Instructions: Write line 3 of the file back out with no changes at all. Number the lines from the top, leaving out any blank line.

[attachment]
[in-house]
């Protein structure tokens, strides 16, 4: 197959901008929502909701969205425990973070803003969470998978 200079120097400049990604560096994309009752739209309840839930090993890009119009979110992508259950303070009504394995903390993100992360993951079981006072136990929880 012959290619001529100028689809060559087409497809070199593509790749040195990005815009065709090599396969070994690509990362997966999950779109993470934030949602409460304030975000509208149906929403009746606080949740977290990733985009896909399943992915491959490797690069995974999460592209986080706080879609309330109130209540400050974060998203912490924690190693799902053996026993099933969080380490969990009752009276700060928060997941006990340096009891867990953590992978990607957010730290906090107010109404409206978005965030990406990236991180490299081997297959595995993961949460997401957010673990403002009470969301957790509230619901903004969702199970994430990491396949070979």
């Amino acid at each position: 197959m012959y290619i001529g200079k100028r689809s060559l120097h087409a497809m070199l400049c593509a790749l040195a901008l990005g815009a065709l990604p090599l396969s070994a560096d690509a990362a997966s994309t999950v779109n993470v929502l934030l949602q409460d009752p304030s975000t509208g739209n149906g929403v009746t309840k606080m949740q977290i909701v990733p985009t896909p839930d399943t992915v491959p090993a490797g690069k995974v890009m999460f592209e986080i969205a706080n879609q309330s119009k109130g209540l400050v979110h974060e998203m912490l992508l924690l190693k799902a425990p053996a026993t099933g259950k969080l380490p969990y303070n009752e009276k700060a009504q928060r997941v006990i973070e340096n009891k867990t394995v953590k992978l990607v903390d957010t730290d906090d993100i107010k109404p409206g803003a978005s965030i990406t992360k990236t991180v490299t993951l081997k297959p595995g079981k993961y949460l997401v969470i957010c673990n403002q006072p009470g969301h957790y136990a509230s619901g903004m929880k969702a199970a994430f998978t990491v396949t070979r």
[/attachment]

């Amino acid at each position: 197959m012959y290619i001529g200079k100028r689809s060559l120097h087409a497809m070199l400049c593509a790749l040195a901008l990005g815009a065709l990604p090599l396969s070994a560096d690509a990362a997966s994309t999950v779109n993470v929502l934030l949602q409460d009752p304030s975000t509208g739209n149906g929403v009746t309840k606080m949740q977290i909701v990733p985009t896909p839930d399943t992915v491959p090993a490797g690069k995974v890009m999460f592209e986080i969205a706080n879609q309330s119009k109130g209540l400050v979110h974060e998203m912490l992508l924690l190693k799902a425990p053996a026993t099933g259950k969080l380490p969990y303070n009752e009276k700060a009504q928060r997941v006990i973070e340096n009891k867990t394995v953590k992978l990607v903390d957010t730290d906090d993100i107010k109404p409206g803003a978005s965030i990406t992360k990236t991180v490299t993951l081997k297959p595995g079981k993961y949460l997401v969470i957010c673990n403002q006072p009470g969301h957790y136990a509230s619901g903004m929880k969702a199970a994430f998978t990491v396949t070979r």